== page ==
In an earlier question, I asked for a resource of playable files for 4-part dictations, and alephzero kindly pointed me towards 5000 generated chorales. These are great, but unfortunately, they only come as midi files. I would prefer to play them at the piano for my students. That means conversion. And with 5000 files, this currently seems impractical.

I have a Windows machine (though I can install a *nix emulator). I also have access to Finale 2012 and MuseScore. Is there any way to mass-convert midi files to any form of notated file? (XML is fine)

I am perfectly willing to accept such imperfections as a lack of a key-signature (though I suppose having no time signature would be more taxing while playing)

  • 1
    You can run musescore from the command line, so you should be able to write a Windows batch file that converts all the MIDIs into musescore files or PDFs without any user interaction. Cope's web page says "Some sequencers may not" load key signatures etc but Musescore should read them if they are defined in the MIDI files - but "pickup bars" are often cause problems because MIDI doesn't have a good way specify them. If you aren't familiar with writing batch files etc I'll turn this comment into an answer later (I'm currently using my sound card for something that's not interruptible!)
    – user19146
    Commented Sep 10, 2017 at 19:51

2 Answers 2


It looks like you are going to have to do some work on each file yourself. The first problem is that the file names don't have the suffix .mid or .midi, so notation software doesn't recognize what they are.

Musescore does a reasonable job importing the MIDI, but the end result is four separate staves not a piano score. Maybe you can read that easily, or maybe not!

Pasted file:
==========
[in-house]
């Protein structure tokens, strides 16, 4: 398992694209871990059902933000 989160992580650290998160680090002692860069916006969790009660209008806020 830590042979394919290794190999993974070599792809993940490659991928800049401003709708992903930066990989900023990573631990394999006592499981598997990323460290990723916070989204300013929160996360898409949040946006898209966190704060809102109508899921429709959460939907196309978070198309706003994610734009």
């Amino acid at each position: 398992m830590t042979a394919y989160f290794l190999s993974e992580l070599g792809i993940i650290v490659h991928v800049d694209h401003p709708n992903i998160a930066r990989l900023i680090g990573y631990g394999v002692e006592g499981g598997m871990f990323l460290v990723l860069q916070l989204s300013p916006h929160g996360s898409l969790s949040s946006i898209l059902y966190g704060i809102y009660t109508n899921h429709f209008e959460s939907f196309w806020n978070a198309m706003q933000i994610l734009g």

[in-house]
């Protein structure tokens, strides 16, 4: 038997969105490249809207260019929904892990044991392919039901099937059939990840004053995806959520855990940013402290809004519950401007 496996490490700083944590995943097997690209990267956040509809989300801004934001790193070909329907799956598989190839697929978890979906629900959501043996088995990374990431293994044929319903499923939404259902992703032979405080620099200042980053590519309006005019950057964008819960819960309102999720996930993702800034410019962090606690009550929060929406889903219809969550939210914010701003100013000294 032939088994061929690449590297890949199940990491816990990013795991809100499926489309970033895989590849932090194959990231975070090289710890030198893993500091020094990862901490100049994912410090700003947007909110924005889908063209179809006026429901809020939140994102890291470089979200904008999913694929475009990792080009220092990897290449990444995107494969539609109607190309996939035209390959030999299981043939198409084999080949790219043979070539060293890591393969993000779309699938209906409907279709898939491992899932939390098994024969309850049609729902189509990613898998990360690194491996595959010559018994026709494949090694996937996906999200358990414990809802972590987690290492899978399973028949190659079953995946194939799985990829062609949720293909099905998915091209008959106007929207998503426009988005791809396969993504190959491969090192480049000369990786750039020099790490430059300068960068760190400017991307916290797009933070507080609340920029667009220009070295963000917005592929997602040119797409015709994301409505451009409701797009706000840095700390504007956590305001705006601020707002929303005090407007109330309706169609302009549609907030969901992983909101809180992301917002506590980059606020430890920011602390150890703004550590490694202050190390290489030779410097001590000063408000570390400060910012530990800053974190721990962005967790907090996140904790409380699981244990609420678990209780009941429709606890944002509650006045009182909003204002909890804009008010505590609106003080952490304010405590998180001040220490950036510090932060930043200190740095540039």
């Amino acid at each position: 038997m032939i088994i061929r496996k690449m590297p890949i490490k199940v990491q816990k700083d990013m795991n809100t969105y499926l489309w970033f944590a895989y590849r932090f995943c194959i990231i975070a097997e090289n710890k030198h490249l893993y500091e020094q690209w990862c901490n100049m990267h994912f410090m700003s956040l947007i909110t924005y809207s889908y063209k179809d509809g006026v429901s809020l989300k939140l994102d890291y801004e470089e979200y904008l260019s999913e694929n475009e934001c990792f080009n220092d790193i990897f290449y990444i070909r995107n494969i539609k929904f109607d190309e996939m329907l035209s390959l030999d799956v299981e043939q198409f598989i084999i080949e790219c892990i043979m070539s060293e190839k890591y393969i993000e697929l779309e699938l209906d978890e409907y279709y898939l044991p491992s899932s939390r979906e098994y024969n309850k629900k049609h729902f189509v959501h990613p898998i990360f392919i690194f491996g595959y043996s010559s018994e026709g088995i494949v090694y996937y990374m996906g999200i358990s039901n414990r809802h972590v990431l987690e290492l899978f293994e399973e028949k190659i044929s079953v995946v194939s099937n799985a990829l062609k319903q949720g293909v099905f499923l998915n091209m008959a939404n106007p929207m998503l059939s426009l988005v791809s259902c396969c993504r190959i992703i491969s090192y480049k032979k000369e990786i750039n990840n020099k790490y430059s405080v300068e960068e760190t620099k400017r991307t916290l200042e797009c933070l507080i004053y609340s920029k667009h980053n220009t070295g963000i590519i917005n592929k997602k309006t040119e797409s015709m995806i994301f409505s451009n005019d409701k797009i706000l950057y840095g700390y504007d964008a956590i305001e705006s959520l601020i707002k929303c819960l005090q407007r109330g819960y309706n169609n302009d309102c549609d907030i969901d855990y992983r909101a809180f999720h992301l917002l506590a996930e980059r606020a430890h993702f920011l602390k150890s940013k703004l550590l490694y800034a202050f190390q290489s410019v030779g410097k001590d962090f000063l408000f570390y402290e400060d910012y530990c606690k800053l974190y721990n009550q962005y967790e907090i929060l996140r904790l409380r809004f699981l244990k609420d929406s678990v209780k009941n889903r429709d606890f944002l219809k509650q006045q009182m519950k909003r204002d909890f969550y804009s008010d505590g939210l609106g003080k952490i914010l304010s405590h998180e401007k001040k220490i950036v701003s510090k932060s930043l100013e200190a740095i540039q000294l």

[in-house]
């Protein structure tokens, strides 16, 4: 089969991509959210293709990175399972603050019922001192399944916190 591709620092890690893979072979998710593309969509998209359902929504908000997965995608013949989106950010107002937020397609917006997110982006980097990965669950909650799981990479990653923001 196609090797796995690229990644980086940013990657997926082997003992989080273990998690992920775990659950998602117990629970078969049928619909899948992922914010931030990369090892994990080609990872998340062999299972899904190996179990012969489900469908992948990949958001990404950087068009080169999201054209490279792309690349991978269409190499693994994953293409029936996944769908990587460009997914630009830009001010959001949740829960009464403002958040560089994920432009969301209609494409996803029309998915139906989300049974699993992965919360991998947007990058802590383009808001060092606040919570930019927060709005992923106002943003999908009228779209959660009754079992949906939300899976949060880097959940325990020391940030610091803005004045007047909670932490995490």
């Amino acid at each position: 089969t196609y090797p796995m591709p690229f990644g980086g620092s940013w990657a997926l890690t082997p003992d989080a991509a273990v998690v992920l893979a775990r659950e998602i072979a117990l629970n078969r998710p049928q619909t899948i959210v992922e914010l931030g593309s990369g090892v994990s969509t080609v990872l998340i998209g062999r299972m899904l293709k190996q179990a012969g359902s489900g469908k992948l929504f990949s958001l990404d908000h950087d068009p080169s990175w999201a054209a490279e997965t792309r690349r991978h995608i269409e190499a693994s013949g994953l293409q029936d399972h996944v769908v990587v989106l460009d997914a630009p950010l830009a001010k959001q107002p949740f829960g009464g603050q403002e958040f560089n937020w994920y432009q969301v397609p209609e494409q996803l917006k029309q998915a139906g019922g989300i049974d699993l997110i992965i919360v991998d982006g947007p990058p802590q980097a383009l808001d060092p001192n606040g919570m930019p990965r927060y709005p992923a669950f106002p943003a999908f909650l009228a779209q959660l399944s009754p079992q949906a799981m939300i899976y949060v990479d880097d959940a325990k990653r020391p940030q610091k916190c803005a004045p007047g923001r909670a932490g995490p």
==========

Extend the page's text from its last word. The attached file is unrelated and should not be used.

You get time signatures and key signatures, but the pickup bars aren't recognized so the bar lines are in the wrong place.

There is the usual problem with accidentals - MIDI only defines the pitch of the note, not whether it should be written as F# or a Gb, etc.

For example the first Cope chorale is in D major and modulates to B minor, but Musescore writes F naturals instead of E sharps.

To add the .mid extension to all Cope's files in a directory, open the Windows command prompt, change to the directory, and type

for %f in (bach-*) do ( rename %f %f.mid )

To convert them all to MuseScore files, you probably want to create a batch command file called say "convert.bat" containing

for %%f in (*.mid) do (
  "C:\Program Files (x86)\MuseScore 2\bin\MuseScore.exe" -o %%~nf.mscz %%~nf.mid

(Note, this is three lines, and the parentheses after "do" must be at the end of the first line otherwise it won't work!

Save this in the same directory as the MIDI, files and run it.

The MuseScore command line options are described in https://musescore.org/en/handbook-appendix/command-line-options.

If you want to create .xml files, just change the "mscz" to "xml".

There are many tutorials on the Web (of varying quality!) on writing Windows batch files.

This is what the first page of Cope looks like, cleaned up (but not in Musescore or Finale!)

enter image description here Good luck!


You can download the freeware Klavarscript. Load the Midi files, they will be converted directly to (Klavar) sheet music. Print them. Enjoy.

  • Once in Klavarscript, you might save them also as XML files.
    – Pascal
    Commented Oct 18, 2019 at 19:39

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